In defendant's present motion, he makes the same arguments concerning the perjured statements and concealed third perpetrator as he did in his previous motions [See Docs. 169, 256]. Yet, he claims this Court has “overlooked” the alleged perjured statements from Agent Blanton, Trooper Reynolds, and Brian Witham at the June 2, 2016, evidentiary hearing and again at the trial that took place from January 31, 2017, to February 14, 2017 [Id.]. Despite defendant's claim that this Court “overlooked” his claims of perjured testimony, this Court previously addressed and dismissed these claims [Doc. 199]. The statements made by Agent Blanton and Trooper Reynolds related to the alleged false statements in the search warrant affidavit. Specifically, both the evidentiary hearing statements and affidavit statements had to do with the GPS technology. As this Court has already noted, defendant has only presented minor inconsistencies in the description of GPS points [Id. p. 6]. Defendant provides no evidence that these differing statements were made intentionally or recklessly [Id.].

         Defendant also cites other alleged perjured statements by Agent Blanton at the June 2, 2016, evidentiary hearing. Other than conclusory statements, claiming “there was no evidence, ” defendant has failed to show how Agent Blanton perjured himself [Doc. 169 p. 15]. His main complaint is that the agent and prosecution referred to defendant and Brian Witham as a single unit. Defendant provides no evidence to counter the prosecution's characterization of the defendant and Brian Witham as a team. In fact, his original motion for a new trial and evidentiary hearing on prosecutorial misconduct is a series of allegations without any support.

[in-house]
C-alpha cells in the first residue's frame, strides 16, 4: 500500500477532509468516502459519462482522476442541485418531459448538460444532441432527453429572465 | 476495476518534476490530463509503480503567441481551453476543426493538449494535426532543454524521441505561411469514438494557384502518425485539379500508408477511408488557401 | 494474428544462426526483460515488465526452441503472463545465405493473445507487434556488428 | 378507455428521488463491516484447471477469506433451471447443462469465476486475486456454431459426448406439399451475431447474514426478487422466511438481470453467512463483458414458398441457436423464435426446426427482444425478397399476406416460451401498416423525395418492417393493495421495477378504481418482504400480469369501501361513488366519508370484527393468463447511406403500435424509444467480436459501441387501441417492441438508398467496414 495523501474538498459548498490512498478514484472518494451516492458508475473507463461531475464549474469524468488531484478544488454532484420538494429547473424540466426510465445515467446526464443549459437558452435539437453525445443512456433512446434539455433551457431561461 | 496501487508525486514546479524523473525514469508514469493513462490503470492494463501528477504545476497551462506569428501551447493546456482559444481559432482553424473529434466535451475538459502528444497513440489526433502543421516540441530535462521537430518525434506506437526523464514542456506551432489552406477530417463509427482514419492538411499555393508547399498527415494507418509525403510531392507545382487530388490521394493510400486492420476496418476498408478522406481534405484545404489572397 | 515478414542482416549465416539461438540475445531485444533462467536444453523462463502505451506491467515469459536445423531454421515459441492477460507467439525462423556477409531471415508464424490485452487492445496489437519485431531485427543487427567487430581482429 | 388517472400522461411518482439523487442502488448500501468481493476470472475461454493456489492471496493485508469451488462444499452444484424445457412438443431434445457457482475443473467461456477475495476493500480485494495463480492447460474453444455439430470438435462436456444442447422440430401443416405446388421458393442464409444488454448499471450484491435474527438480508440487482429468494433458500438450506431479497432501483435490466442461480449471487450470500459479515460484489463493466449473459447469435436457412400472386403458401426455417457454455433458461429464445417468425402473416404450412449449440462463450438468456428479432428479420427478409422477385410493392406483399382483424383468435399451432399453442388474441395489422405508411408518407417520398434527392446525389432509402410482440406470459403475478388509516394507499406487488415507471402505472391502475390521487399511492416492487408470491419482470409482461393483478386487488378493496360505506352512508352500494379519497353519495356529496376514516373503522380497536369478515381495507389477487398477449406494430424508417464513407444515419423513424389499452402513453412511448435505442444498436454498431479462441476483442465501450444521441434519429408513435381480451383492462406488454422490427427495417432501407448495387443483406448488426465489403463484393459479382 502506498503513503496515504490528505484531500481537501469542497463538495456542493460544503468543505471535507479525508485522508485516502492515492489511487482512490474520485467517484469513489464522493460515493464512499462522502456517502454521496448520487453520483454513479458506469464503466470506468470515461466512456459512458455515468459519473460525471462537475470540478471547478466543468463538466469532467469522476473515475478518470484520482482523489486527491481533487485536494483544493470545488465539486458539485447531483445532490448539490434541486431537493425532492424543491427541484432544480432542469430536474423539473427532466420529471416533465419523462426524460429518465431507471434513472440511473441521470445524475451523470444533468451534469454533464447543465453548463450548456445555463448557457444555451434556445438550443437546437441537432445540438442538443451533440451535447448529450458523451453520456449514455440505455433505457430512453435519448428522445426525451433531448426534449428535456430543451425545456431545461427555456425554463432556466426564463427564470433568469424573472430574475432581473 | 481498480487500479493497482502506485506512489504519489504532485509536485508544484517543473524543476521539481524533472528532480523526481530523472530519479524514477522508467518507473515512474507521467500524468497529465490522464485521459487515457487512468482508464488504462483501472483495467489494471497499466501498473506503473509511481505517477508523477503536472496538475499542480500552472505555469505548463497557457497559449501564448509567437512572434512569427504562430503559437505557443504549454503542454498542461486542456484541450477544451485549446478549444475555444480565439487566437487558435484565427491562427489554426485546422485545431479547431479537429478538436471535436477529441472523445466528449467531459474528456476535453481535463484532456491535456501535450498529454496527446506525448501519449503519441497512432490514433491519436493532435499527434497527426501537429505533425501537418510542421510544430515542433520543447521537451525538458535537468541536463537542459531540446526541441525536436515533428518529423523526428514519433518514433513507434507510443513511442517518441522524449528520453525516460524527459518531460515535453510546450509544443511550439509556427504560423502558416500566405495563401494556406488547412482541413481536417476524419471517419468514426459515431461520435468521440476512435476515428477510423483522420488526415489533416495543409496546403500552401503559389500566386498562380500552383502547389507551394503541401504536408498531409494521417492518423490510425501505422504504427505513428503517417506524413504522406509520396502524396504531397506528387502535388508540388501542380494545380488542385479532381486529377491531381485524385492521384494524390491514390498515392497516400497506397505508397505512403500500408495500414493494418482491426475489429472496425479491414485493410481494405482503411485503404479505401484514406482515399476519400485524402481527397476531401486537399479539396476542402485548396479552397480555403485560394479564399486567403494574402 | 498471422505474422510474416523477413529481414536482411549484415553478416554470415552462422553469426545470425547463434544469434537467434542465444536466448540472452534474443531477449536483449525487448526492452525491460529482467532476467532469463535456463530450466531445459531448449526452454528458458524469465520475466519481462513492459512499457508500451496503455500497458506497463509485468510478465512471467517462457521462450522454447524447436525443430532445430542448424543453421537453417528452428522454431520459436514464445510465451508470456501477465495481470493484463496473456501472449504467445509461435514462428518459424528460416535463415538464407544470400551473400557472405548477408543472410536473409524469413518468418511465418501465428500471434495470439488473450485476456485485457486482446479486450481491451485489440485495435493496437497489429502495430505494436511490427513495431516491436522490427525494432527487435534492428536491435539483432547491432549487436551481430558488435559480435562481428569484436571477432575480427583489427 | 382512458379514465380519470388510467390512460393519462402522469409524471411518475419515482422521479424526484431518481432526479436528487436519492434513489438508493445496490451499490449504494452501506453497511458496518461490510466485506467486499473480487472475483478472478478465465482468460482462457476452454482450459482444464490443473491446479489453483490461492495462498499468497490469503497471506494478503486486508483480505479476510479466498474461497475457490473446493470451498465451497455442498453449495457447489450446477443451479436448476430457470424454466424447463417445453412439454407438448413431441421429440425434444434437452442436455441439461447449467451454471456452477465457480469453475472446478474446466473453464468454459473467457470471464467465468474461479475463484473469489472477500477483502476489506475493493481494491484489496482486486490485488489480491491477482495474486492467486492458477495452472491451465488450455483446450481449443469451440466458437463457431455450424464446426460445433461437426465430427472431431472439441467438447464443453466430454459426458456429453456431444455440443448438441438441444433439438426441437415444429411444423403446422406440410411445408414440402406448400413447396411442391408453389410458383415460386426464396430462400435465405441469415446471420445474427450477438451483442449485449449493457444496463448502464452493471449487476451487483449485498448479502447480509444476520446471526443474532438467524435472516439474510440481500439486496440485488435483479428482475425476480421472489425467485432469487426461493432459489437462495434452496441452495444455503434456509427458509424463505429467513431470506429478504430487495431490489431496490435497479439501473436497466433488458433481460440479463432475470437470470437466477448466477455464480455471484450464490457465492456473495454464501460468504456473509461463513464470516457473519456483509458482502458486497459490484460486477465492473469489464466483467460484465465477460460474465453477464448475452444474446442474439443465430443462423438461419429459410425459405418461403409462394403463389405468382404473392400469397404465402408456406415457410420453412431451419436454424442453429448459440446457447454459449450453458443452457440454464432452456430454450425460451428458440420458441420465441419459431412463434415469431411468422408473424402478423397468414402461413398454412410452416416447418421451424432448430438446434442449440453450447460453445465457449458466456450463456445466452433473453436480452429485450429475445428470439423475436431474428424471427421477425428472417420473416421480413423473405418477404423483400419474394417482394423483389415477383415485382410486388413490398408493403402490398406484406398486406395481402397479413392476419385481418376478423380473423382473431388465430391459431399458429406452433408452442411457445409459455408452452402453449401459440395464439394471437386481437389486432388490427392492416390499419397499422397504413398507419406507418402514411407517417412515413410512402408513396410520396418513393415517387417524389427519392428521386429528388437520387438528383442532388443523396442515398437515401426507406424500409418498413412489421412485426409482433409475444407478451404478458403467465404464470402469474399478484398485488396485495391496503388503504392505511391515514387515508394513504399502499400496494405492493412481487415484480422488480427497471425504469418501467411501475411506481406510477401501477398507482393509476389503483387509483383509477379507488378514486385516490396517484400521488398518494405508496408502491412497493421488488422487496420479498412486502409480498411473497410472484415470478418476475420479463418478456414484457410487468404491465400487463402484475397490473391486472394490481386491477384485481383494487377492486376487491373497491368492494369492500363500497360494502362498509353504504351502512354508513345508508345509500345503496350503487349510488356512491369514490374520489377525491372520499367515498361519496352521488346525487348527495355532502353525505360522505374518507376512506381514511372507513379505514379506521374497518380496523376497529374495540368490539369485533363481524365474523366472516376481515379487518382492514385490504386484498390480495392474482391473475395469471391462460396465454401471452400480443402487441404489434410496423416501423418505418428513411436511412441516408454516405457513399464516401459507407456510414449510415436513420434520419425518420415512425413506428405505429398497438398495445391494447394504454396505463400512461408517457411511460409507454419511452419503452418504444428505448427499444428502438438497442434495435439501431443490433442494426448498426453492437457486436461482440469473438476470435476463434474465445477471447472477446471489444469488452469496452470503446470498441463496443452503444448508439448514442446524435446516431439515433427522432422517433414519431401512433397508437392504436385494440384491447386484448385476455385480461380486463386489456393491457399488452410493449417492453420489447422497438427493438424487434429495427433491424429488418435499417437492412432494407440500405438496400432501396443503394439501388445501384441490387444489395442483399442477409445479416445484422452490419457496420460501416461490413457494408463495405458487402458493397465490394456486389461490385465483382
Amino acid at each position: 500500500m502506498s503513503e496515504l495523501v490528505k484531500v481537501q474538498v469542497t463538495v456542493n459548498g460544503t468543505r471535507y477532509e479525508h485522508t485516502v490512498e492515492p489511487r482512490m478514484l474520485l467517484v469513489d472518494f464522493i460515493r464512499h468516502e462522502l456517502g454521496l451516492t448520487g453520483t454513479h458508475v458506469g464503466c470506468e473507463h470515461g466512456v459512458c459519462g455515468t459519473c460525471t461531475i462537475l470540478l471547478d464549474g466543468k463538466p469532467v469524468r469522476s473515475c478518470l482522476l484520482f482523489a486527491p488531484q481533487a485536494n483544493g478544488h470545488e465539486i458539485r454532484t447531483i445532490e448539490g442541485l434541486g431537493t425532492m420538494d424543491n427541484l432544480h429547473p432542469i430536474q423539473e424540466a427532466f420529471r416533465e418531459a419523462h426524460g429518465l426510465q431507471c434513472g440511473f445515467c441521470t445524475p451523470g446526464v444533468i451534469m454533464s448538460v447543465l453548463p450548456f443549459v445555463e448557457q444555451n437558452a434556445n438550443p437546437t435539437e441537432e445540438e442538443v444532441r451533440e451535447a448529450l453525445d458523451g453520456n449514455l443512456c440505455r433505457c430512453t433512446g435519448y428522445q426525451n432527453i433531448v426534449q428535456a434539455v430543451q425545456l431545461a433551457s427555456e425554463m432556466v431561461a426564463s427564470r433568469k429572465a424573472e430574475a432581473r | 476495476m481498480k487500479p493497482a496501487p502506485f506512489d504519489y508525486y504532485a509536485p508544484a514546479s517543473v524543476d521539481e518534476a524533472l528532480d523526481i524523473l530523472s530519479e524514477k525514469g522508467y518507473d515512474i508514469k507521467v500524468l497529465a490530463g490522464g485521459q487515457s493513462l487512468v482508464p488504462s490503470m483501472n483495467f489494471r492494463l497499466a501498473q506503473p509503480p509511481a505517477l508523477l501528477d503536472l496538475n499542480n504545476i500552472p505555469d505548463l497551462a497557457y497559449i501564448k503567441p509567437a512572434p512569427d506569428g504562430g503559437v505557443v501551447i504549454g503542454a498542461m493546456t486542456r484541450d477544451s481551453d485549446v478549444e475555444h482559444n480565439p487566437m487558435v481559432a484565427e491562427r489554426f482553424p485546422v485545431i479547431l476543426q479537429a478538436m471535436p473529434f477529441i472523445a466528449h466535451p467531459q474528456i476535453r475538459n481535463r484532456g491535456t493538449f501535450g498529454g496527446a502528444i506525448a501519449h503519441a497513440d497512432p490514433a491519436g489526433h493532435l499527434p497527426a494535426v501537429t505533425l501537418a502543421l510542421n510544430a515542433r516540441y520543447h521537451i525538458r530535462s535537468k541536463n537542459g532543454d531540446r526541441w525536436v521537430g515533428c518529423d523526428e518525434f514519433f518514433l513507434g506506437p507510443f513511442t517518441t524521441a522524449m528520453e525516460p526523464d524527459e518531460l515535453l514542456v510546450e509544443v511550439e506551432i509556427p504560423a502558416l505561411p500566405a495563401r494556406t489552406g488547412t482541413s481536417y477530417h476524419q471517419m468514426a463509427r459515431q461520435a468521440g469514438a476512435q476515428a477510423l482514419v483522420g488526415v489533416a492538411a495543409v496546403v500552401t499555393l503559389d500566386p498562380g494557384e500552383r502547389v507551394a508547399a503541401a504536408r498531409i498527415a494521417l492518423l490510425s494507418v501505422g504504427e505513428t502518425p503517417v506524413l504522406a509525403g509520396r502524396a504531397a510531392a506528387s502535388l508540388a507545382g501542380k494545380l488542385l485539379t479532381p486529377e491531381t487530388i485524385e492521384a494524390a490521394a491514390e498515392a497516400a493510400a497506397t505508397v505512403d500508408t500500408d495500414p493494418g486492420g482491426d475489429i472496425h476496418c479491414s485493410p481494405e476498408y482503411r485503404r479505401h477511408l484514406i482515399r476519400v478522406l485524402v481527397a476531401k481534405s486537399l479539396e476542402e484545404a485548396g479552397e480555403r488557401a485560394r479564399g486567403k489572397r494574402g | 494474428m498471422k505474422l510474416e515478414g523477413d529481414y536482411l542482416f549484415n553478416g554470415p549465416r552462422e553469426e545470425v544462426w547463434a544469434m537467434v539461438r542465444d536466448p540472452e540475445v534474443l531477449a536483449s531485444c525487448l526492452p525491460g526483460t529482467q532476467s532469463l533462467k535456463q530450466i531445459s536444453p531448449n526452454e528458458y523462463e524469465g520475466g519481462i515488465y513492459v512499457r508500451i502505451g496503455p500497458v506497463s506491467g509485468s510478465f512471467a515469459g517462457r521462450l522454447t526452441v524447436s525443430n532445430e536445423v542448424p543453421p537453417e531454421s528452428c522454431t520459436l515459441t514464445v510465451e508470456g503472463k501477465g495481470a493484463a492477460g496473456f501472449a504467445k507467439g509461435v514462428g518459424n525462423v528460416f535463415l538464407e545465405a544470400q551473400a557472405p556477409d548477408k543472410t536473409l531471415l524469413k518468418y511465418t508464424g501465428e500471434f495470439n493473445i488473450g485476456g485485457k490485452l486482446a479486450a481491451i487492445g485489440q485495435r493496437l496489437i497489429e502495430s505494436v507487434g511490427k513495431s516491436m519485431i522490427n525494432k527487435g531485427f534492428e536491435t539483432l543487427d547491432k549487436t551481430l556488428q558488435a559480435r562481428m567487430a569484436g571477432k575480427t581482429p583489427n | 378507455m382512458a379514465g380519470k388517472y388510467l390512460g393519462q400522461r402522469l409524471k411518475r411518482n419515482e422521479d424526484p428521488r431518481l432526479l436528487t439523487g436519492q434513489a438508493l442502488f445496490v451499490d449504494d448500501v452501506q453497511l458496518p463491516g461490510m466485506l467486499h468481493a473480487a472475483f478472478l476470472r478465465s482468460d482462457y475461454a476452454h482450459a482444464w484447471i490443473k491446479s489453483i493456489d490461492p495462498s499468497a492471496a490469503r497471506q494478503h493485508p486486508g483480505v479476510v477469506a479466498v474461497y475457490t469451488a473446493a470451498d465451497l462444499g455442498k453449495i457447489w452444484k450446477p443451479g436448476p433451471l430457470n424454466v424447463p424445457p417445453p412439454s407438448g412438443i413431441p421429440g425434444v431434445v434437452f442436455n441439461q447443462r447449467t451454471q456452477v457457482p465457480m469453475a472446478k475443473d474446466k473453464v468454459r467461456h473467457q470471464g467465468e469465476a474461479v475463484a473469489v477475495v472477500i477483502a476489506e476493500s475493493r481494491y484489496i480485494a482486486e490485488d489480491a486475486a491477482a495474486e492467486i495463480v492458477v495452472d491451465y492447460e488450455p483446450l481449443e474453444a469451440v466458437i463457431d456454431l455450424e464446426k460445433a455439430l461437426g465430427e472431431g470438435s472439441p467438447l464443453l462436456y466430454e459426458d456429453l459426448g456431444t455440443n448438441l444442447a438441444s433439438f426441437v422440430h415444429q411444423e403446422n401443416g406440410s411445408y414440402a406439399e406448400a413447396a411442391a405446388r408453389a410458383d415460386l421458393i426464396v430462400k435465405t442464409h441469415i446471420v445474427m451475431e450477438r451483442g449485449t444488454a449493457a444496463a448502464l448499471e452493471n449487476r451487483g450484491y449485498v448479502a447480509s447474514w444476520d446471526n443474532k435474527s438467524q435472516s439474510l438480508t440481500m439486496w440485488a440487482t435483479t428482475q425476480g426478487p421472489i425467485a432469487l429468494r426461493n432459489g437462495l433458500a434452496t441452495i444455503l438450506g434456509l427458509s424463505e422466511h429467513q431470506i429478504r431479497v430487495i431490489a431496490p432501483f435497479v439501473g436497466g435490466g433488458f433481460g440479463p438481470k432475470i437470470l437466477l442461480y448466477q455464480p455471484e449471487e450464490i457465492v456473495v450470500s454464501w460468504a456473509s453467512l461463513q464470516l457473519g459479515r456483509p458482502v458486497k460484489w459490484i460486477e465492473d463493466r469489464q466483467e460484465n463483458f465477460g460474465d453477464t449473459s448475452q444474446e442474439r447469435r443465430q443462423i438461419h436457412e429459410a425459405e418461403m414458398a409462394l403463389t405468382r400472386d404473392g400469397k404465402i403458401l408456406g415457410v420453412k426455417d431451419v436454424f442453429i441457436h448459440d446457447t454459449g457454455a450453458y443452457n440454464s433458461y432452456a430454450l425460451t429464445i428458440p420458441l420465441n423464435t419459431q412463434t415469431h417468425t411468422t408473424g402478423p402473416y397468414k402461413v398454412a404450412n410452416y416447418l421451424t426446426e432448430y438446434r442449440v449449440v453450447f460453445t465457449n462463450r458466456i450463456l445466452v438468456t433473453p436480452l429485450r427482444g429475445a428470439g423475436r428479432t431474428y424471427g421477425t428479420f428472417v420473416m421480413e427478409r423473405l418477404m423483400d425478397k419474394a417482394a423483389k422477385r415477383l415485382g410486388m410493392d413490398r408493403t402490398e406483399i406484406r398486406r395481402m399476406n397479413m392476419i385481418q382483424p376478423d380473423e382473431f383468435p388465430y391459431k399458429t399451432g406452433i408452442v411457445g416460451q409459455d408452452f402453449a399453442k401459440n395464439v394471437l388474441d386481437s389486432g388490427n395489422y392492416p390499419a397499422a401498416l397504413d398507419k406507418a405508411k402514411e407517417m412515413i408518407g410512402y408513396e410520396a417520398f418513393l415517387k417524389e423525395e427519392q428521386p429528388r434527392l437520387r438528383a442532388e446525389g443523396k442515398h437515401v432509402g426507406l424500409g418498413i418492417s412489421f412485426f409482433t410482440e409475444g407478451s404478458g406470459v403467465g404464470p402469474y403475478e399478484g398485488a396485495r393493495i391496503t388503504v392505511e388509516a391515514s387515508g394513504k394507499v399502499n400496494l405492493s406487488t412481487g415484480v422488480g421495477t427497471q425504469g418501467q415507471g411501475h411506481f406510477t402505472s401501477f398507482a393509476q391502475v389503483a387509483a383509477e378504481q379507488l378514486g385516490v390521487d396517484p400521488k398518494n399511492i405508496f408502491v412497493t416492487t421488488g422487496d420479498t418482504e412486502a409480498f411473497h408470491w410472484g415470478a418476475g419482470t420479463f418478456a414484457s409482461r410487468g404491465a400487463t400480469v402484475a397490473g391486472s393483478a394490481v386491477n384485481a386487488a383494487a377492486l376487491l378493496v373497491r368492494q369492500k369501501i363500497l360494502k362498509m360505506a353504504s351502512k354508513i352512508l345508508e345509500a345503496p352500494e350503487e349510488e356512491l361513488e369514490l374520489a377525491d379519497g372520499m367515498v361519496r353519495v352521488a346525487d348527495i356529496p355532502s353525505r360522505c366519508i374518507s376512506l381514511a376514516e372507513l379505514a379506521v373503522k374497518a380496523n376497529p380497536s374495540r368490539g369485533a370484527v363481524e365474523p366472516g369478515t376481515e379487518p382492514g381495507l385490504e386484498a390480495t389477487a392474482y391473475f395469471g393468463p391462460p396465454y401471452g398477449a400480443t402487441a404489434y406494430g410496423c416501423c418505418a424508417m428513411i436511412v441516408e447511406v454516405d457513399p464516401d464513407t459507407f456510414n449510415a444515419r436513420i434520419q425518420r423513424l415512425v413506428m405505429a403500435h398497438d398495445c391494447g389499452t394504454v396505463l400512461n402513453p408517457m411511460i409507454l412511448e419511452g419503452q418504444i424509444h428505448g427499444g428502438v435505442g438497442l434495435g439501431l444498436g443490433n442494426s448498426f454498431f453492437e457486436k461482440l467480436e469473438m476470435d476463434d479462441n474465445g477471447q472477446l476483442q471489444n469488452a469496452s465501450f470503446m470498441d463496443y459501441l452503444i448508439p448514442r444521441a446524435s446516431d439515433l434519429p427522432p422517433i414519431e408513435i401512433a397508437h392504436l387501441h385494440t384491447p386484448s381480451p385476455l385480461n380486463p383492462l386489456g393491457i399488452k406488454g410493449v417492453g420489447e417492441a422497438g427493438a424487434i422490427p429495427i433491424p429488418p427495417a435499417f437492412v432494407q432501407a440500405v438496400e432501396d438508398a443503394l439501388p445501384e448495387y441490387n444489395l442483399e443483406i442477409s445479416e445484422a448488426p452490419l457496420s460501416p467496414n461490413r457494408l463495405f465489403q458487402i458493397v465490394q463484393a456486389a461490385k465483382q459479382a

Defendant provides no support for other allegations of perjured statements. He claims Brian Witham perjured himself because his testimony deviated from the testimony of victims [Id. p. 11]. However, he does not explain why the victims' perceptions necessarily rendered Witham's statements false. Additionally, even if these statements were false, it would not have materially affected the outcome of the trial. To establish a claim of prosecutorial misconduct “the defendant must show that the statement in question was false, that the prosecution knew it was false, and that it was material.” Byrd v. Collins, 209 F.3d 486, 517 (6th Cir. 2000). Defendant has failed to show how the alleged false statements were intentional or material.